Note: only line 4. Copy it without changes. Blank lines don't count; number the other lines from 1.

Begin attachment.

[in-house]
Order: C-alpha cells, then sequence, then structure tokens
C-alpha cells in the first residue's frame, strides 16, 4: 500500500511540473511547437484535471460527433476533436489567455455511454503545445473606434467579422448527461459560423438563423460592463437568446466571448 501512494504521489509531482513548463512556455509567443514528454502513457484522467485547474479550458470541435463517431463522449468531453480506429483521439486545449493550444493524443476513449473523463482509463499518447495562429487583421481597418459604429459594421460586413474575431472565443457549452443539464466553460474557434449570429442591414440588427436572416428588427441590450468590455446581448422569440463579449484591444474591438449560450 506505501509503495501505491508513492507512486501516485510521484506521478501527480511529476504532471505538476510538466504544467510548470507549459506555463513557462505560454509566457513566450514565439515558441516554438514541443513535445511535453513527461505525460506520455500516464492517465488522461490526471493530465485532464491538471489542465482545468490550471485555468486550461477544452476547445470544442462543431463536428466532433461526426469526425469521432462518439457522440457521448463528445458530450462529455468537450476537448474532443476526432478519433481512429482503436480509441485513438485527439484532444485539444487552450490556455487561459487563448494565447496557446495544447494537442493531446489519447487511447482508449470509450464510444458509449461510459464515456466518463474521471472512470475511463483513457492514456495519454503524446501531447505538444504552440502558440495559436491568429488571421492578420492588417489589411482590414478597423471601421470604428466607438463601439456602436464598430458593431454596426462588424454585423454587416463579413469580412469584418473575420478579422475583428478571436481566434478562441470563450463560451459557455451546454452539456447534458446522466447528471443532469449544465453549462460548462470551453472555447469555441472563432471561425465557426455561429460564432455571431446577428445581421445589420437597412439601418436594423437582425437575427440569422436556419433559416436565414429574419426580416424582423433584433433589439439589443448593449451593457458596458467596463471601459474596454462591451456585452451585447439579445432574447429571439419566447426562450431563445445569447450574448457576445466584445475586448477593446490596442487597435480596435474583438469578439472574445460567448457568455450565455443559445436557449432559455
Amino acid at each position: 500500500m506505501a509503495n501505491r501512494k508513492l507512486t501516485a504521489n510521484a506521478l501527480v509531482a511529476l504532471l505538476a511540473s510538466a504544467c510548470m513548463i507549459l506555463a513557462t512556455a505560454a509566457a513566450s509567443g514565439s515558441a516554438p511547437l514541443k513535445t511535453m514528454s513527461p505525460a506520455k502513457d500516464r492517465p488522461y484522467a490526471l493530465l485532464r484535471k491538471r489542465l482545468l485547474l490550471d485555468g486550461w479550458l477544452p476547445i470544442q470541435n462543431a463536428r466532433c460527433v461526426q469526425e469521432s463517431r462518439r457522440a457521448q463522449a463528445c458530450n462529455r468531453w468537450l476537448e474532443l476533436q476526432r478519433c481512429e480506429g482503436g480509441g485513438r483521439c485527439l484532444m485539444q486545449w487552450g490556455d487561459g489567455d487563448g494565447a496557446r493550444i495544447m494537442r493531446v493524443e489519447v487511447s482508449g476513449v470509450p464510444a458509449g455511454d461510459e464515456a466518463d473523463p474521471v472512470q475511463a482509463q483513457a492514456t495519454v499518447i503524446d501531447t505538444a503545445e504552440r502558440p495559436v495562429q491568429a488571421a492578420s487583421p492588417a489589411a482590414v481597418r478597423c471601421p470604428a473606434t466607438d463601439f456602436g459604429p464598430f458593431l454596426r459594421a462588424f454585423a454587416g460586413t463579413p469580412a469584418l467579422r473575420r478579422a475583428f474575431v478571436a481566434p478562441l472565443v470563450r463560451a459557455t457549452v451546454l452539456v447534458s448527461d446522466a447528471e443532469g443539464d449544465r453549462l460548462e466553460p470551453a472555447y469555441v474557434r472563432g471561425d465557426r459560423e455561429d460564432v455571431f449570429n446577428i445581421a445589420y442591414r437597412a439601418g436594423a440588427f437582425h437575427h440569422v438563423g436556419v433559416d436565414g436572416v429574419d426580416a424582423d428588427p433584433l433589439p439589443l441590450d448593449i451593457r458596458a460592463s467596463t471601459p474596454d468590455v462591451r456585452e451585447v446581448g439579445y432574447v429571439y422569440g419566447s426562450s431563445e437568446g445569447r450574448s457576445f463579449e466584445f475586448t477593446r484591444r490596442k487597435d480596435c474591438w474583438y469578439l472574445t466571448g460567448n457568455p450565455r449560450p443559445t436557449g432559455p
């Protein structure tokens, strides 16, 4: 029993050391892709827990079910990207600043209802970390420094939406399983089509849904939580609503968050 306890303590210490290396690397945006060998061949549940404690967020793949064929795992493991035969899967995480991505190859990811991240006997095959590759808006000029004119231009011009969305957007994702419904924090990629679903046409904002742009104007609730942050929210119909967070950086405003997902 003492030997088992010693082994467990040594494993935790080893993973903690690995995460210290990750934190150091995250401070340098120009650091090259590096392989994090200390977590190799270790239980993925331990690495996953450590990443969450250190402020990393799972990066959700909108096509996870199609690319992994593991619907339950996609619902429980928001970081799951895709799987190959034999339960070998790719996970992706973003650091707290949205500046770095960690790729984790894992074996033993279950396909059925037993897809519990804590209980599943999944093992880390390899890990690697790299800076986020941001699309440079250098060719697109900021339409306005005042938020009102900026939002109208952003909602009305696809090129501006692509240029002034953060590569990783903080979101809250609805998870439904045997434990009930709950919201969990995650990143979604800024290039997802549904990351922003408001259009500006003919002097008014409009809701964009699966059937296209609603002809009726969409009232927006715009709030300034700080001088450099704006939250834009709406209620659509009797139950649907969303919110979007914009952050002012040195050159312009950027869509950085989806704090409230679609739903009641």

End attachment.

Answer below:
Amino acid at each position: 500500500m506505501a509503495n501505491r501512494k508513492l507512486t501516485a504521489n510521484a506521478l501527480v509531482a511529476l504532471l505538476a511540473s510538466a504544467c510548470m513548463i507549459l506555463a513557462t512556455a505560454a509566457a513566450s509567443g514565439s515558441a516554438p511547437l514541443k513535445t511535453m514528454s513527461p505525460a506520455k502513457d500516464r492517465p488522461y484522467a490526471l493530465l485532464r484535471k491538471r489542465l482545468l485547474l490550471d485555468g486550461w479550458l477544452p476547445i470544442q470541435n462543431a463536428r466532433c460527433v461526426q469526425e469521432s463517431r462518439r457522440a457521448q463522449a463528445c458530450n462529455r468531453w468537450l476537448e474532443l476533436q476526432r478519433c481512429e480506429g482503436g480509441g485513438r483521439c485527439l484532444m485539444q486545449w487552450g490556455d487561459g489567455d487563448g494565447a496557446r493550444i495544447m494537442r493531446v493524443e489519447v487511447s482508449g476513449v470509450p464510444a458509449g455511454d461510459e464515456a466518463d473523463p474521471v472512470q475511463a482509463q483513457a492514456t495519454v499518447i503524446d501531447t505538444a503545445e504552440r502558440p495559436v495562429q491568429a488571421a492578420s487583421p492588417a489589411a482590414v481597418r478597423c471601421p470604428a473606434t466607438d463601439f456602436g459604429p464598430f458593431l454596426r459594421a462588424f454585423a454587416g460586413t463579413p469580412a469584418l467579422r473575420r478579422a475583428f474575431v478571436a481566434p478562441l472565443v470563450r463560451a459557455t457549452v451546454l452539456v447534458s448527461d446522466a447528471e443532469g443539464d449544465r453549462l460548462e466553460p470551453a472555447y469555441v474557434r472563432g471561425d465557426r459560423e455561429d460564432v455571431f449570429n446577428i445581421a445589420y442591414r437597412a439601418g436594423a440588427f437582425h437575427h440569422v438563423g436556419v433559416d436565414g436572416v429574419d426580416a424582423d428588427p433584433l433589439p439589443l441590450d448593449i451593457r458596458a460592463s467596463t471601459p474596454d468590455v462591451r456585452e451585447v446581448g439579445y432574447v429571439y422569440g419566447s426562450s431563445e437568446g445569447r450574448s457576445f463579449e466584445f475586448t477593446r484591444r490596442k487597435d480596435c474591438w474583438y469578439l472574445t466571448g460567448n457568455p450565455r449560450p443559445t436557449g432559455p